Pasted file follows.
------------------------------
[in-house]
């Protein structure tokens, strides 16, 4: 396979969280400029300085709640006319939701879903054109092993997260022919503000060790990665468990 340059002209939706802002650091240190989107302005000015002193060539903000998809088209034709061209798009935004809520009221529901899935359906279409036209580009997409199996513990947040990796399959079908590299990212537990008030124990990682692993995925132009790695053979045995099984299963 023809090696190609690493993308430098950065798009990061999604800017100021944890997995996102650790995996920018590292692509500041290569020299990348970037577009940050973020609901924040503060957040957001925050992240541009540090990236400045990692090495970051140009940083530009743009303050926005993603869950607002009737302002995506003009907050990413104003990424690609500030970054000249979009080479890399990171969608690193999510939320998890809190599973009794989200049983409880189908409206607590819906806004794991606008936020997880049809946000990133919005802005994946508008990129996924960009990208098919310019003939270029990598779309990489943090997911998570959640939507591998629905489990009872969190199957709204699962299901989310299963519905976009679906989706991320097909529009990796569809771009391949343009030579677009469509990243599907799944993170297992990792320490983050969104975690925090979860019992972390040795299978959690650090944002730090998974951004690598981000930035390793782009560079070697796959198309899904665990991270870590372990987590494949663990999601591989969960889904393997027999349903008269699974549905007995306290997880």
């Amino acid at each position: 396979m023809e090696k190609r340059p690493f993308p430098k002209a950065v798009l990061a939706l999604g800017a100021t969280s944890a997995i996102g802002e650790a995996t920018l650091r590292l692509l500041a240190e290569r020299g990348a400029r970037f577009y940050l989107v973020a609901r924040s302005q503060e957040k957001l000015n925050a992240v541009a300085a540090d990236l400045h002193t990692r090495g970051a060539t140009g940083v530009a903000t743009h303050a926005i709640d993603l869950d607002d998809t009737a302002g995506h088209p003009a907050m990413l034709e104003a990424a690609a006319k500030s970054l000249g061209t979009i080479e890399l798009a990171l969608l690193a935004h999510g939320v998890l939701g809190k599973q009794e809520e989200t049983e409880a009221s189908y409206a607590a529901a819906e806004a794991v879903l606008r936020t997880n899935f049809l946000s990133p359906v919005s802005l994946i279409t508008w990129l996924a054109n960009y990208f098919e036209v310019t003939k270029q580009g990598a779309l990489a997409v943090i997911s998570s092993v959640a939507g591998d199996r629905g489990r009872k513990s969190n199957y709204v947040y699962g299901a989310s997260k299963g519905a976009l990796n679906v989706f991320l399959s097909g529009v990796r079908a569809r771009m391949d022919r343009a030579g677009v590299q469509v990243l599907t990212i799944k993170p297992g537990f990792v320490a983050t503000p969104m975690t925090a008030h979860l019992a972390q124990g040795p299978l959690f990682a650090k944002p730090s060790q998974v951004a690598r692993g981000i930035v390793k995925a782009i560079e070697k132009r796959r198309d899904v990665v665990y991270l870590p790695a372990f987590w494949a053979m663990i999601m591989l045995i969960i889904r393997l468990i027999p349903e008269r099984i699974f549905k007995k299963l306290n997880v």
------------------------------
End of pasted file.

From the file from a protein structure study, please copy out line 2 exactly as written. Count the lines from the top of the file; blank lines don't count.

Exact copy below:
């Protein structure tokens, strides 16, 4: 396979969280400029300085709640006319939701879903054109092993997260022919503000060790990665468990 340059002209939706802002650091240190989107302005000015002193060539903000998809088209034709061209798009935004809520009221529901899935359906279409036209580009997409199996513990947040990796399959079908590299990212537990008030124990990682692993995925132009790695053979045995099984299963 023809090696190609690493993308430098950065798009990061999604800017100021944890997995996102650790995996920018590292692509500041290569020299990348970037577009940050973020609901924040503060957040957001925050992240541009540090990236400045990692090495970051140009940083530009743009303050926005993603869950607002009737302002995506003009907050990413104003990424690609500030970054000249979009080479890399990171969608690193999510939320998890809190599973009794989200049983409880189908409206607590819906806004794991606008936020997880049809946000990133919005802005994946508008990129996924960009990208098919310019003939270029990598779309990489943090997911998570959640939507591998629905489990009872969190199957709204699962299901989310299963519905976009679906989706991320097909529009990796569809771009391949343009030579677009469509990243599907799944993170297992990792320490983050969104975690925090979860019992972390040795299978959690650090944002730090998974951004690598981000930035390793782009560079070697796959198309899904665990991270870590372990987590494949663990999601591989969960889904393997027999349903008269699974549905007995306290997880």